Different tools will be able to build their own differentiated features on top of this library, and EDR will simply sit in the back-end, providing a baseline of functionality. It will directly provide console.log, stack traces, code coverage, and gas profiling, in addition to a step debugger, not just for Solidity but also for any other EVM language that wants to build an adapter.

The cost and difficulty of building an Ethereum developer tool will decrease, leading to new ones being built and to the developer experience becoming better and more consistent. We’re betting this will be the future of Ethereum tooling.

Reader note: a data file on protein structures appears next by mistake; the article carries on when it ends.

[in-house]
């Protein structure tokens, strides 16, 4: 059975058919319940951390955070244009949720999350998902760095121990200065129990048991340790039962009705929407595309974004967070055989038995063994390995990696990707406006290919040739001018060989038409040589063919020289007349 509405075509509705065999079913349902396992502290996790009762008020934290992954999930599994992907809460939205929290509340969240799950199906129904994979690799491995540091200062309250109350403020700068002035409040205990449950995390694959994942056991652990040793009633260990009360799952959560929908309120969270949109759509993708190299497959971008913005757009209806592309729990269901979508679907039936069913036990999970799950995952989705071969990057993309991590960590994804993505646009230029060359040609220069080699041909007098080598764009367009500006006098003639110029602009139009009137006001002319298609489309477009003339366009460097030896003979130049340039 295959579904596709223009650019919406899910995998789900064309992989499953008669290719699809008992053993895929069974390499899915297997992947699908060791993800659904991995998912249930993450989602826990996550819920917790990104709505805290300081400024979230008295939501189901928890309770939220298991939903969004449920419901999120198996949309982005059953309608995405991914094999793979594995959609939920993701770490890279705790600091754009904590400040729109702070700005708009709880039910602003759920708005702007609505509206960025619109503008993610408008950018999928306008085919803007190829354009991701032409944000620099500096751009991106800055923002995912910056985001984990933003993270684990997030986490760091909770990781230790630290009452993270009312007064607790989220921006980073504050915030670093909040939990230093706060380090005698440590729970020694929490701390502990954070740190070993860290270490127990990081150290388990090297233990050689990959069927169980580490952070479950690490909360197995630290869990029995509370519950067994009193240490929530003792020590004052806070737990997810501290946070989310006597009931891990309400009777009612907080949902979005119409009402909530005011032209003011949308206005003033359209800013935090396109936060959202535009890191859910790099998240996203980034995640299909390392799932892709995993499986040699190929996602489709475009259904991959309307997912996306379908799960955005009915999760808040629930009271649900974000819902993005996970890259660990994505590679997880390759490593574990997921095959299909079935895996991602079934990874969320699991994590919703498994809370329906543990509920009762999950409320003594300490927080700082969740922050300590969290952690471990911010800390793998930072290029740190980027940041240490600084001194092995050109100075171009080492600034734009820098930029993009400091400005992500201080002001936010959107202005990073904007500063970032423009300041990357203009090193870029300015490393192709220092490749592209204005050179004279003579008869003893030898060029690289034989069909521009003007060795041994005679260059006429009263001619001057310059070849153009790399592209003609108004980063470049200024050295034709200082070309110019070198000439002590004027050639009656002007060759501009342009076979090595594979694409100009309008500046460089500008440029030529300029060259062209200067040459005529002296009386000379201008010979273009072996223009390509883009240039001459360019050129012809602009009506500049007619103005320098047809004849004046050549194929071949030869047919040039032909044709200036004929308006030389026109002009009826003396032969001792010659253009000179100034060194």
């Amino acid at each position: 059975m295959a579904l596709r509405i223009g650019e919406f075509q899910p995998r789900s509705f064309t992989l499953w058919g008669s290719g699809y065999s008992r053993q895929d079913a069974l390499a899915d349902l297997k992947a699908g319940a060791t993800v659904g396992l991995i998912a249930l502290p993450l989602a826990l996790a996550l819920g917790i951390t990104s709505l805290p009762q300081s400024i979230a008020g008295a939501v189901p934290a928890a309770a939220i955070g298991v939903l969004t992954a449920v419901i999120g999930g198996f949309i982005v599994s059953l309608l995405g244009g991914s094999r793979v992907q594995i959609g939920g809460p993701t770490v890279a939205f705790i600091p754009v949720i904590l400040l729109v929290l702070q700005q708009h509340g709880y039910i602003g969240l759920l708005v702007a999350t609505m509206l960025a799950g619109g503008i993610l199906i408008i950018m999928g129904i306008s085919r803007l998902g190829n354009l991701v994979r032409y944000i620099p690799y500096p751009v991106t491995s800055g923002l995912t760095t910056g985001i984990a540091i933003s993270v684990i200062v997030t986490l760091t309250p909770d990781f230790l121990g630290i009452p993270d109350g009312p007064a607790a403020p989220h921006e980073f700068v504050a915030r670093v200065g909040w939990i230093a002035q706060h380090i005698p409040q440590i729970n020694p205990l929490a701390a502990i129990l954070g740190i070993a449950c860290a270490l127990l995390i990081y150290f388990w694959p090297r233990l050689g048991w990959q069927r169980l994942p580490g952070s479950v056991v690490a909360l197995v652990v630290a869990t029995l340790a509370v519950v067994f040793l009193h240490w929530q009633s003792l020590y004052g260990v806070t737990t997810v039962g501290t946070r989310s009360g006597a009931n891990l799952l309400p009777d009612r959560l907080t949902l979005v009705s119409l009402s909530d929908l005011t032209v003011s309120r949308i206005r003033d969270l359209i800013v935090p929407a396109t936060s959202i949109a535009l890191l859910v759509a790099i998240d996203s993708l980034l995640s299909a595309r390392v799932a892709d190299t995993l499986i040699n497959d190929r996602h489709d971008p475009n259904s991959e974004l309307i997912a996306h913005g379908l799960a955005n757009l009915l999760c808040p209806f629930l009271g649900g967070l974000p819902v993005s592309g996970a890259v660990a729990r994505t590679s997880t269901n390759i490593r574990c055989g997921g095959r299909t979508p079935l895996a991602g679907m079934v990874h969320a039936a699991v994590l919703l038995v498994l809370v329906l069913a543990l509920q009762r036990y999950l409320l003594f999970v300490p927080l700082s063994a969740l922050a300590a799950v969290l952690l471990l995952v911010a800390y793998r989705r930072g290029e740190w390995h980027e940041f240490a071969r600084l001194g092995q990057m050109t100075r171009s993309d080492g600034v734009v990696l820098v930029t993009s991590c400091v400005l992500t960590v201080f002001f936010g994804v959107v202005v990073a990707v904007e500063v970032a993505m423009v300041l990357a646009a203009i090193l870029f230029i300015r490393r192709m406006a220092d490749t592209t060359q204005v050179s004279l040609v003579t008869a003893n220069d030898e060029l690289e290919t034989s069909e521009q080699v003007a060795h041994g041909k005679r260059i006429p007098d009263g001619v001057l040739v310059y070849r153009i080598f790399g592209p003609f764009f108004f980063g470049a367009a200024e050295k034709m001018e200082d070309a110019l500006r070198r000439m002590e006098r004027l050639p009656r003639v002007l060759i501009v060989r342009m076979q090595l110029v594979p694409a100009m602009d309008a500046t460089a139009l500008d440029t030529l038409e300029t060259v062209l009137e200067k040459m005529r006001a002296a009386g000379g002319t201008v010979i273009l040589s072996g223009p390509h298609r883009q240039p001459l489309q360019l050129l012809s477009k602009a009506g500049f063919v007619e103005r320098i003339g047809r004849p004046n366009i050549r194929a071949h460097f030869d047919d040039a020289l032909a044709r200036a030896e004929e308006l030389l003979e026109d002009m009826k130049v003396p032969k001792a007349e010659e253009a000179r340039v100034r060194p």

As mentioned before, doing this reliably requires coordination with a compiler that supports runtime observation as a top priority.

A New Solidity Tooling Compiler: slang

The current Solidity compiler, solc, does a good job at creating mainnet-ready bytecode that is safe — a critical aspect. Great developer experience that leads to software that can't be trusted won’t be effective in contributing to the success of Ethereum. This is why the objective for slang is to complement solc through a different set of priorities.

To facilitate the developer experience at the top of the stack, it needs to be baked in at the bottom, without compromising on other key aspects.

Designed from first principles as a platform for Solidity developer tools, the top priority will be servicing tools through domain-specific APIs and metadata to enable, among other things, runtime observation. To manage the risk of discrepancies caused by using two compilers, EDR will run slang side by side with solc to ensure that the state transitions generated by slang match those of solc.